The percentage of nonmedical, “instructional staff” faculty members at public and nonprofit private colleges and universities who work full-time but aren’t on the tenure track has almost tripled since 1987, relatively steadily increasing from 5 percent to 13 percent.
That’s according to a new American Association of University Professors analysis of federal data, out today. The report also says the number of nonmedical graduate student workers—including those with and without teaching responsibilities—rose 44 percent over roughly the past 20 years, compared to only 19 percent increases in the numbers of nonmedical full- and part-time instructional staff faculty members.
“The [graduate worker] numbers have been soaring—they’ve been hiring more and more, but we don’t know how many of them are teaching,” said Glenn Colby, senior researcher at AAUP and author of the report. “It’s not possible to count that at this point.”
Colby placed graduate workers in their own category, so, them aside, the report only looks at instructional staff faculty members. The federal definition of those says they’re individuals whose primary occupation includes instruction.
“The U.S. academic workforce has shifted from mostly full-time tenured or tenure-track faculty to mostly contingent faculty, including full-time non-tenure-track, full-time with no tenure system and part-time faculty,” the report says. “Over two-thirds (68 percent) of faculty members in U.S. colleges and universities held contingent appointments in fall 2021, compared with about 47 percent in fall 1987.”
“The earliest we can go back with confidence is like 1987,” said Colby, who said data before then aren’t comparable but likely would have shown even higher levels of tenured and tenure-track faculty.
“It started becoming apparent that there was a shift occurring in the ’70s, early ’70s,” he said.
Reports that tenure is declining in the U.S. aren’t new, but Colby highlighted the AAUP’s new “Academic Workforce” tab at data.aaup.org. There, those interested can look at the data in ways not shown in today’s report—and Colby said he plans for the online system to be updated annually.
“This is the first time we put out a report that explicitly points at that data website as a way to get updated numbers, so we don’t have to put out another report next year,” he said.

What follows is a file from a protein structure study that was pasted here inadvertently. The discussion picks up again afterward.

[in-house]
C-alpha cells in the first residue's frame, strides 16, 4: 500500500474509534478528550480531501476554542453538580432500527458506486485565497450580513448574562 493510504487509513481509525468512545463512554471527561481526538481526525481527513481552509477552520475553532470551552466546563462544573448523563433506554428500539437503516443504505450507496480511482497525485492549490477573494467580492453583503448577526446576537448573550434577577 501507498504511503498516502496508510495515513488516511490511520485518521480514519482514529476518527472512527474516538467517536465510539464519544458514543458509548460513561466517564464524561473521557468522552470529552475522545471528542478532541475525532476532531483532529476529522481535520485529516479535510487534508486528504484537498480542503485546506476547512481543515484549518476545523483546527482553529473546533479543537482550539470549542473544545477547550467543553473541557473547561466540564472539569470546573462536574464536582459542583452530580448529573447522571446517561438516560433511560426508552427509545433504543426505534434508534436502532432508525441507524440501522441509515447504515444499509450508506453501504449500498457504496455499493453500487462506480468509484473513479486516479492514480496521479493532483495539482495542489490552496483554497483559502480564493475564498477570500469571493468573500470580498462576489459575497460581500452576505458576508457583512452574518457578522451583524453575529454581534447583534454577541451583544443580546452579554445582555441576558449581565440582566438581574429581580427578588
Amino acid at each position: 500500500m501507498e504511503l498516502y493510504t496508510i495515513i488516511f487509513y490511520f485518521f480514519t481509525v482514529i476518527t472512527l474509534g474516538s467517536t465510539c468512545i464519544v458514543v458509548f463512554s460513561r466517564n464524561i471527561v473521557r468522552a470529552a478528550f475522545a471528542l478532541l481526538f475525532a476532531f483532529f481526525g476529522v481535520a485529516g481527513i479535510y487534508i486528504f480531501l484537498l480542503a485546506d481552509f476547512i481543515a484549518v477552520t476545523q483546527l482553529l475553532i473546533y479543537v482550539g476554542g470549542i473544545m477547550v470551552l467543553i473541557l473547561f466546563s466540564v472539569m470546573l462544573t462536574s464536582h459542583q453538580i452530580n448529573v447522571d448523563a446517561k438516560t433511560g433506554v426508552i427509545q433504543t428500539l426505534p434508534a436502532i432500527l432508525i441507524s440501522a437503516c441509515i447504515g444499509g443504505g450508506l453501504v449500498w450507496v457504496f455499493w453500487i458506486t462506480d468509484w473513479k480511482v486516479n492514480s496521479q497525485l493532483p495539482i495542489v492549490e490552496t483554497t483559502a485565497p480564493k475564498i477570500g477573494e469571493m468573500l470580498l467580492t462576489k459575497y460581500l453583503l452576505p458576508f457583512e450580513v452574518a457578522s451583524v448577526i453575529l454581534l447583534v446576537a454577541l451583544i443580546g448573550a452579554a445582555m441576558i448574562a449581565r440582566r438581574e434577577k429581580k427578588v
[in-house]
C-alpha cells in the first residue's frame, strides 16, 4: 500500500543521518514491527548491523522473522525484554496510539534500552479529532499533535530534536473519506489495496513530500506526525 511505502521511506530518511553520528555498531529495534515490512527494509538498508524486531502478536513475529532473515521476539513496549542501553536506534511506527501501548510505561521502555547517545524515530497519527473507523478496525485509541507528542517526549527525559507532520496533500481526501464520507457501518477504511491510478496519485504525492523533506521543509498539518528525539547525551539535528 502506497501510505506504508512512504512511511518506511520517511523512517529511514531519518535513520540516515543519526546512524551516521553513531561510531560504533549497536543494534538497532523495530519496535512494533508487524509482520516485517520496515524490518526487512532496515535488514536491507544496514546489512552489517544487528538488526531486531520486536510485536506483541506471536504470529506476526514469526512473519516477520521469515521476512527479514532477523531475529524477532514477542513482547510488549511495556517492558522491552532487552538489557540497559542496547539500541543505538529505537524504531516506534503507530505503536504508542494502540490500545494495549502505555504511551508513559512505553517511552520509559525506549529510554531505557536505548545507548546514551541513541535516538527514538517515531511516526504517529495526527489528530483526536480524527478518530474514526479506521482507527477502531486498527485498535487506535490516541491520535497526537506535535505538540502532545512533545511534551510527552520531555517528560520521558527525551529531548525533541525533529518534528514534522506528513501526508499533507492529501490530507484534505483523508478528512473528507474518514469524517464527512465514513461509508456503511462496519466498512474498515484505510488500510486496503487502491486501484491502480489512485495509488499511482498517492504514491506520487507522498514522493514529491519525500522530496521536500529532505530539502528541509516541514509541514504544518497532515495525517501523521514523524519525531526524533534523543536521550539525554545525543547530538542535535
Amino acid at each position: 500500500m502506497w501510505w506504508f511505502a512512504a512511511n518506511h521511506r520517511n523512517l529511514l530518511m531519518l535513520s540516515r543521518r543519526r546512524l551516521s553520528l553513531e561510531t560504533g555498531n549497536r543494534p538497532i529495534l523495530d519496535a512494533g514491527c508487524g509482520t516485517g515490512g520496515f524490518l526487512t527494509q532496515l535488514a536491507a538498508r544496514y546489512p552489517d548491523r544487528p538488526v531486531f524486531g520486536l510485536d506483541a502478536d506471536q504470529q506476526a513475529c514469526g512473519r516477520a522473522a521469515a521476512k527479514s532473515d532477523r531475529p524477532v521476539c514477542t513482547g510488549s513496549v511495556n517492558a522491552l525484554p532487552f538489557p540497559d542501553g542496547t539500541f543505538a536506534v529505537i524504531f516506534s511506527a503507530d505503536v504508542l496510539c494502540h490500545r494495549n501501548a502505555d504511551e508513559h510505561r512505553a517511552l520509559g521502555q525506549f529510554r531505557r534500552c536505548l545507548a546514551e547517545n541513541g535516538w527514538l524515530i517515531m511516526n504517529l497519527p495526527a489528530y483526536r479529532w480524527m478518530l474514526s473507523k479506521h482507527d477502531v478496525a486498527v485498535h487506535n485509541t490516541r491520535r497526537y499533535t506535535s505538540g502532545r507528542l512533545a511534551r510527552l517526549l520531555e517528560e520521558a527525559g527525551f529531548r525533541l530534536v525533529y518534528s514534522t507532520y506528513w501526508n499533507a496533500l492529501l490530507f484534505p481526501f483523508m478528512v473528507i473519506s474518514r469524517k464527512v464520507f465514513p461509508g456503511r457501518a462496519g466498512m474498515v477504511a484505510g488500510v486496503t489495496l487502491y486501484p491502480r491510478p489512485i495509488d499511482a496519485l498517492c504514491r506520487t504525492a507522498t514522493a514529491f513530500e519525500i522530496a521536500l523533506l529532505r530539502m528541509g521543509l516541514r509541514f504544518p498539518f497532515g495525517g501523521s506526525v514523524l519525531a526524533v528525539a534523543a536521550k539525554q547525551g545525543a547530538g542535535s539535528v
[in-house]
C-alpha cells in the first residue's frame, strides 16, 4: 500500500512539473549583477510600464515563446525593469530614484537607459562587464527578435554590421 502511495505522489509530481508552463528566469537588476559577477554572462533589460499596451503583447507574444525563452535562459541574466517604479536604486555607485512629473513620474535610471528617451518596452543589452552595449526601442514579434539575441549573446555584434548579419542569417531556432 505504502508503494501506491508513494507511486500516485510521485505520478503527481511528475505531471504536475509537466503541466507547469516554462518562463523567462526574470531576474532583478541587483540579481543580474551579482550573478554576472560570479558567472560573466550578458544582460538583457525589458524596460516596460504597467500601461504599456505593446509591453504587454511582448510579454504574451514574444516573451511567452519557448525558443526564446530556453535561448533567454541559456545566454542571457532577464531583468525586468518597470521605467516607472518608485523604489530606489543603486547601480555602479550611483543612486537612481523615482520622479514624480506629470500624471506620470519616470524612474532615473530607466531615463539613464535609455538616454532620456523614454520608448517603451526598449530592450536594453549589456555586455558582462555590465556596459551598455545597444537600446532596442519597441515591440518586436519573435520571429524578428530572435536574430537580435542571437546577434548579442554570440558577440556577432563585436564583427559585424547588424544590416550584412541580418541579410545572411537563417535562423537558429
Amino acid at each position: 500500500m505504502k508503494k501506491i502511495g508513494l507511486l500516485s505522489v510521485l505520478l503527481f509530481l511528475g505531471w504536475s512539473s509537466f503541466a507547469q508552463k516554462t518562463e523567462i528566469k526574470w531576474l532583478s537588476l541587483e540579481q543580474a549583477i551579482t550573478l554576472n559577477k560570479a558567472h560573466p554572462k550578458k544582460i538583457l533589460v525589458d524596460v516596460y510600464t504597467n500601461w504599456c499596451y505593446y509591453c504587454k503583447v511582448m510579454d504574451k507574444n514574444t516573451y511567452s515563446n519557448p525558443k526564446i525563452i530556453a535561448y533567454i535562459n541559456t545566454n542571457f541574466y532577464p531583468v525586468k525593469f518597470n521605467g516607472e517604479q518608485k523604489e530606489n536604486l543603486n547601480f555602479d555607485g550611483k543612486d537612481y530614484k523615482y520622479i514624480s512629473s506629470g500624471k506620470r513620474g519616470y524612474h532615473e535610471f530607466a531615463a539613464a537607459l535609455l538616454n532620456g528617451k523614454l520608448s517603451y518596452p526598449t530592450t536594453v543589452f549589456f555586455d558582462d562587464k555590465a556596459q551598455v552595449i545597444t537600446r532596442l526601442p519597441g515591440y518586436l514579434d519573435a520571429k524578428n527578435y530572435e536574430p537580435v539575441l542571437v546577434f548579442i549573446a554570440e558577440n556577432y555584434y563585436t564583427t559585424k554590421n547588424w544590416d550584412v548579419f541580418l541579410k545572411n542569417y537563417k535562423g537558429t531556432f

“If a reader wants to know what the numbers are for a particular state or region or whatever breakdown the reader wants, the reader can do that on that website, as opposed to us producing like a 100-page report that has every possible breakdown,” he said.
The growing ranks of graduate employees and contingent faculty members are continuing to unionize, a method that can win them job protections and benefits they lack.
Joseph van der Naald said the increases in these types of workers “is a choice on the part of the universities to switch to a model that is lower-cost, frankly, so there’s also a concurrent decrease in the hiring of tenure-track faculty.”
“It means lowering labor costs, frankly, and part of the way to do that is to get graduate workers to teach more classes,” said van der Naald, a Ph.D. candidate who also teaches courses at the City University of New York School of Labor and Urban Studies.
To look all the way back to 1987, the AAUP used estimates from the National Study of Postsecondary Faculty, a series of nationally representative surveys. After 1998, though, the data aren’t based on surveys but instead on census data from the U.S. Education Department’s Integrated Postsecondary Education Data System.
These combined data show part-time faculty have made up about half of all nonmedical instructional staff faculty in public and private nonprofit colleges and universities since 2002 (the report didn’t look at for-profit institutions). Before that year, this proportion had ramped up significantly—part-timers were only an estimated third of all faculty in 1987.
Full-time tenured faculty have made up roughly a quarter of nonmedical instructional staff faculty since 2002, but that’s down from 39 percent in 1987.
And full-time tenure-track faculty—the pipeline to maintain the institution of tenure—have slowly become a smaller share of faculty, declining from 14 percent back in 1987 to 9 percent in 2021.
“Tenure is the primary means of protecting academic freedom and exists not only to protect individual faculty members but also to benefit students and serve the common good by ensuring the quality of teaching and research in higher education,” the report says. “Overreliance on contingent appointments, which lack the protection of tenure for academic freedom and the economic security of continuing appointments, threatens the success of institutions in fulfilling their obligations to students and to society.”
Also, the report notes, women and “under-represented minorities”—faculty members from the categories American Indian/Alaska Native, Black, Hispanic, Pacific Islander and two or more races—are currently more likely to be part-time and less likely to be tenured or on the tenure track.